Nagoya (名古屋市, Nagoya-shi) is the largest city in the Chūbu region, the fourth-most populous city and third most populous urban area in Japan, with a population of 2.3 million in 2020. Located on the Pacific coast on central Honshu, it is the capital and the most populous city of Aichi Prefecture, and is one of Japan's major ports along with those of Tokyo, Osaka, Kobe, Yokohama, and Chiba. The principal city of the Chūkyō metropolitan area, which is the third-most populous metropolitan area in Japan with a population of 10.11 million in 2020.In 1610, the warlord Tokugawa Ieyasu, a retainer of Oda Nobunaga, moved the capital of Owari Province from Kiyosu to Nagoya. This period saw the renovation of Nagoya Castle. The arrival of the 20th century brought a convergence of economic factors that fueled rapid growth in Nagoya, during the Meiji Restoration, and became a major industrial hub for Japan. The traditional manufactures of timepieces, bicycles, and sewing machines were followed by the production of special steels, ceramic, chemicals, oil, and petrochemicals, as the area's automobile, aviation, and shipbuilding industries flourished. Nagoya was impacted by bombing from US air raids during World War II. In the mid-20th century, Nagoya's economy diversified, the Tokaido Shinkansen was built in 1964 connecting Tokyo and Osaka converges on Nagoya.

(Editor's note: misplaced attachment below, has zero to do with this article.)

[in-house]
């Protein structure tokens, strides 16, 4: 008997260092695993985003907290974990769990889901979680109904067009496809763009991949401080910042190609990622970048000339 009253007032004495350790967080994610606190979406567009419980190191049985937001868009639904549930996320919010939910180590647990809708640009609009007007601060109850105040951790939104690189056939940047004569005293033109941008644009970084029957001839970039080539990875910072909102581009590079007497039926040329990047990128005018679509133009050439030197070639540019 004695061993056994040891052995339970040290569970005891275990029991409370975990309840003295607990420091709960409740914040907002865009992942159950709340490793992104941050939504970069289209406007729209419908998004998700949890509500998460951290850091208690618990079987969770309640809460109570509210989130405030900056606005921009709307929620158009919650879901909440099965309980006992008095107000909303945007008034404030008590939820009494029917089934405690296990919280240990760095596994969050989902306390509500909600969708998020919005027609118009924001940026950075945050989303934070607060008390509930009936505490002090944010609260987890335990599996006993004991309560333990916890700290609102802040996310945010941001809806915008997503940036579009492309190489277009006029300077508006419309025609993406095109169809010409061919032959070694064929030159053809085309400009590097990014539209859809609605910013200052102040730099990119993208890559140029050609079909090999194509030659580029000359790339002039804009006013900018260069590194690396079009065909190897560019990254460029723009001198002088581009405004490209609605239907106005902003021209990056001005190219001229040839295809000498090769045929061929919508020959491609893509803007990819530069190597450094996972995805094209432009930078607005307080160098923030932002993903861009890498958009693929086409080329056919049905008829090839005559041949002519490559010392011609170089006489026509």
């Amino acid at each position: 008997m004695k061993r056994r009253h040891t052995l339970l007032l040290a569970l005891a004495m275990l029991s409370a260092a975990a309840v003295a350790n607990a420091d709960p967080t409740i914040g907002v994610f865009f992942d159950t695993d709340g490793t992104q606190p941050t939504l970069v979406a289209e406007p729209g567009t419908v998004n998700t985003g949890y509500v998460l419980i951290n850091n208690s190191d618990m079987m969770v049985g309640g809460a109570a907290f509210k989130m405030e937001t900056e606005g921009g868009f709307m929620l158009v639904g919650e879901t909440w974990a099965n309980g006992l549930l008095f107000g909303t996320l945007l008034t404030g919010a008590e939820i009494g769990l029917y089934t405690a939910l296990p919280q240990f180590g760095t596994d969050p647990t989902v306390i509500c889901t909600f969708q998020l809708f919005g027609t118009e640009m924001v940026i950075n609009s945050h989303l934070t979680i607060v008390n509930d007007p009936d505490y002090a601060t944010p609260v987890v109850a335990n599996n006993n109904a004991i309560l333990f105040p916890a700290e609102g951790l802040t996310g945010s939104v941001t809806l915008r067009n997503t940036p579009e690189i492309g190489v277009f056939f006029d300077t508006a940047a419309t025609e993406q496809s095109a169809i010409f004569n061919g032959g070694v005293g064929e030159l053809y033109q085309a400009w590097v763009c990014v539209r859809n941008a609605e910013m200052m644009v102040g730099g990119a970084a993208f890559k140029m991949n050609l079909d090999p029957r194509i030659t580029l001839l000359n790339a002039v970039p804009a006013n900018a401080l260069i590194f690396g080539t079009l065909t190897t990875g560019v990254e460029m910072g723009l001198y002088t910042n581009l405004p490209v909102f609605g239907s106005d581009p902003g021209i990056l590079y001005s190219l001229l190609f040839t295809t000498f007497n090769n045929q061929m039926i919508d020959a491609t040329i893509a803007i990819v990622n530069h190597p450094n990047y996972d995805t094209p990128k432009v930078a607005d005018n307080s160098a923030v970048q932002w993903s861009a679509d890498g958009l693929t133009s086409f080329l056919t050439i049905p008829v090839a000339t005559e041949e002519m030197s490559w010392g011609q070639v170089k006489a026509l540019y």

Nagoya is an industrial and transport center of Japan. The city is home to the Nagoya Stock Exchange as well as the headquarters of Brother Industries, Ibanez, Lexus, and Toyota Tsusho, among others. Nagoya is home of educational institutes such as Nagoya University, the Nagoya Institute of Technology, and Nagoya City University. Famous landmarks in the city include Atsuta Shrine, Higashiyama Zoo and Botanical Gardens, Port of Nagoya Public Aquarium, Nagoya Castle, and Hisaya Ōdori Park, and Nagoya TV Tower, one of the oldest TV towers in Japan.